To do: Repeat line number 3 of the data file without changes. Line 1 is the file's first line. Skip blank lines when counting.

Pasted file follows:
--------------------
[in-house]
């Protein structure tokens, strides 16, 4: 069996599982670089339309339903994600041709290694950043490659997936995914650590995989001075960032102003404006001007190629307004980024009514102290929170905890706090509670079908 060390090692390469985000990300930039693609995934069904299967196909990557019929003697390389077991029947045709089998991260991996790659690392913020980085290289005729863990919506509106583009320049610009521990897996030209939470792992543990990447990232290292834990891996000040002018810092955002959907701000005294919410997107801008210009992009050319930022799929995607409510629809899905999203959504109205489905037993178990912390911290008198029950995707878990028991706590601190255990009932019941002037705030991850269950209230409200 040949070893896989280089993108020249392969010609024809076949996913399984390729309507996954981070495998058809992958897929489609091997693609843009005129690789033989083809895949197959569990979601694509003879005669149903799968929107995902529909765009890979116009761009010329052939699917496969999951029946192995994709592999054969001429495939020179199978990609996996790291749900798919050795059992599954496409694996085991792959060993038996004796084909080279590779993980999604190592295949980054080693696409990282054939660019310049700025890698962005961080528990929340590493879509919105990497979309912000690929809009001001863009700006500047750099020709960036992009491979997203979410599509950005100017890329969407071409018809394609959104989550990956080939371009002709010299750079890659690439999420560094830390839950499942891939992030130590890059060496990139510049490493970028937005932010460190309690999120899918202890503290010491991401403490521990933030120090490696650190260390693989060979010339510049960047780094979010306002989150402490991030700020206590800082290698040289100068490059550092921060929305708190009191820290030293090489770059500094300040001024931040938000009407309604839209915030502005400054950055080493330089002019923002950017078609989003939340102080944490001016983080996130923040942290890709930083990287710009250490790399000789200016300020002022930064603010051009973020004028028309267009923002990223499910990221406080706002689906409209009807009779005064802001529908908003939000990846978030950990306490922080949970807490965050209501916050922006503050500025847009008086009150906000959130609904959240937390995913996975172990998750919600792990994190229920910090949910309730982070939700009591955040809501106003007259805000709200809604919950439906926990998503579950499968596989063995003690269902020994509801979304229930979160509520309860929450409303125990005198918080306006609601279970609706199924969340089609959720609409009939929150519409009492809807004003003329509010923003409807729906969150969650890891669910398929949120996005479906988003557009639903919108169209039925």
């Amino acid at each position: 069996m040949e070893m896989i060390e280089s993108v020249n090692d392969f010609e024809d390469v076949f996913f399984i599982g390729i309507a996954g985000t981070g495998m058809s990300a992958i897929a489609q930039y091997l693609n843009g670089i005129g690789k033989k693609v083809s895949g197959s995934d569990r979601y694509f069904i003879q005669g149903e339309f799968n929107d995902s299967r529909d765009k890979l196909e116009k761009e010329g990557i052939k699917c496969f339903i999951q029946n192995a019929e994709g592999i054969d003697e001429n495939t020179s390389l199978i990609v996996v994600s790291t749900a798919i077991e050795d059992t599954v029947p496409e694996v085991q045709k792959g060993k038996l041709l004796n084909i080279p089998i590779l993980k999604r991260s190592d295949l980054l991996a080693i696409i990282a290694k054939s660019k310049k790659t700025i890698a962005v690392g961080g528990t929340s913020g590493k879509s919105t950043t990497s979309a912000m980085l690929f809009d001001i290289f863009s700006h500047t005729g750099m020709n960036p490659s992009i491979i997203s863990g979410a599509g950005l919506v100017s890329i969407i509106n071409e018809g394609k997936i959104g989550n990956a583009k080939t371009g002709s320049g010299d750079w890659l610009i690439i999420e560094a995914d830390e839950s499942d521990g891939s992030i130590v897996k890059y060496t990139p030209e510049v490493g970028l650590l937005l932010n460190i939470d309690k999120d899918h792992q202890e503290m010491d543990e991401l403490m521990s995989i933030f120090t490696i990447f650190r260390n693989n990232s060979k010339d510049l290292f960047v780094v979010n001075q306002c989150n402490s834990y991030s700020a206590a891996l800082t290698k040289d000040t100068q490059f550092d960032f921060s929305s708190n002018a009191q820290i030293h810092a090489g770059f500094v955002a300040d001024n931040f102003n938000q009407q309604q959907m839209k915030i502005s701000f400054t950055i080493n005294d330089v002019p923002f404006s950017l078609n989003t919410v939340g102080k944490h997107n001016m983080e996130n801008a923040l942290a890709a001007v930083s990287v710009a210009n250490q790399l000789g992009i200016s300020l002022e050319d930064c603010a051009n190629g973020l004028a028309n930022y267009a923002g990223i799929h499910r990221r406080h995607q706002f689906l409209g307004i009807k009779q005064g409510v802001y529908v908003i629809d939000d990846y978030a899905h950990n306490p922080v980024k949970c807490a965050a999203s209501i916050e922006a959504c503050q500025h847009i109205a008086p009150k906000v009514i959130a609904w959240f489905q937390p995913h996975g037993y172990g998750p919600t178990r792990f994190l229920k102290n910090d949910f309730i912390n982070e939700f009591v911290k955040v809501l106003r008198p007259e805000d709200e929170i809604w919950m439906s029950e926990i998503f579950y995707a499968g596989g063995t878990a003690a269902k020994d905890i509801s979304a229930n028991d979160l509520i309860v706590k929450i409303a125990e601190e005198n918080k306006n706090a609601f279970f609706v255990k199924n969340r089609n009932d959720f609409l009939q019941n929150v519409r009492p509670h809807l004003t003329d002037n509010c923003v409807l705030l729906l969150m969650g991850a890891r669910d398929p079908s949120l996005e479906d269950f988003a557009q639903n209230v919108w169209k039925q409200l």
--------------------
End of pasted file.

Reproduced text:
């Amino acid at each position: 069996m040949e070893m896989i060390e280089s993108v020249n090692d392969f010609e024809d390469v076949f996913f399984i599982g390729i309507a996954g985000t981070g495998m058809s990300a992958i897929a489609q930039y091997l693609n843009g670089i005129g690789k033989k693609v083809s895949g197959s995934d569990r979601y694509f069904i003879q005669g149903e339309f799968n929107d995902s299967r529909d765009k890979l196909e116009k761009e010329g990557i052939k699917c496969f339903i999951q029946n192995a019929e994709g592999i054969d003697e001429n495939t020179s390389l199978i990609v996996v994600s790291t749900a798919i077991e050795d059992t599954v029947p496409e694996v085991q045709k792959g060993k038996l041709l004796n084909i080279p089998i590779l993980k999604r991260s190592d295949l980054l991996a080693i696409i990282a290694k054939s660019k310049k790659t700025i890698a962005v690392g961080g528990t929340s913020g590493k879509s919105t950043t990497s979309a912000m980085l690929f809009d001001i290289f863009s700006h500047t005729g750099m020709n960036p490659s992009i491979i997203s863990g979410a599509g950005l919506v100017s890329i969407i509106n071409e018809g394609k997936i959104g989550n990956a583009k080939t371009g002709s320049g010299d750079w890659l610009i690439i999420e560094a995914d830390e839950s499942d521990g891939s992030i130590v897996k890059y060496t990139p030209e510049v490493g970028l650590l937005l932010n460190i939470d309690k999120d899918h792992q202890e503290m010491d543990e991401l403490m521990s995989i933030f120090t490696i990447f650190r260390n693989n990232s060979k010339d510049l290292f960047v780094v979010n001075q306002c989150n402490s834990y991030s700020a206590a891996l800082t290698k040289d000040t100068q490059f550092d960032f921060s929305s708190n002018a009191q820290i030293h810092a090489g770059f500094v955002a300040d001024n931040f102003n938000q009407q309604q959907m839209k915030i502005s701000f400054t950055i080493n005294d330089v002019p923002f404006s950017l078609n989003t919410v939340g102080k944490h997107n001016m983080e996130n801008a923040l942290a890709a001007v930083s990287v710009a210009n250490q790399l000789g992009i200016s300020l002022e050319d930064c603010a051009n190629g973020l004028a028309n930022y267009a923002g990223i799929h499910r990221r406080h995607q706002f689906l409209g307004i009807k009779q005064g409510v802001y529908v908003i629809d939000d990846y978030a899905h950990n306490p922080v980024k949970c807490a965050a999203s209501i916050e922006a959504c503050q500025h847009i109205a008086p009150k906000v009514i959130a609904w959240f489905q937390p995913h996975g037993y172990g998750p919600t178990r792990f994190l229920k102290n910090d949910f309730i912390n982070e939700f009591v911290k955040v809501l106003r008198p007259e805000d709200e929170i809604w919950m439906s029950e926990i998503f579950y995707a499968g596989g063995t878990a003690a269902k020994d905890i509801s979304a229930n028991d979160l509520i309860v706590k929450i409303a125990e601190e005198n918080k306006n706090a609601f279970f609706v255990k199924n969340r089609n009932d959720f609409l009939q019941n929150v519409r009492p509670h809807l004003t003329d002037n509010c923003v409807l705030l729906l969150m969650g991850a890891r669910d398929p079908s949120l996005e479906d269950f988003a557009q639903n209230v919108w169209k039925q409200l």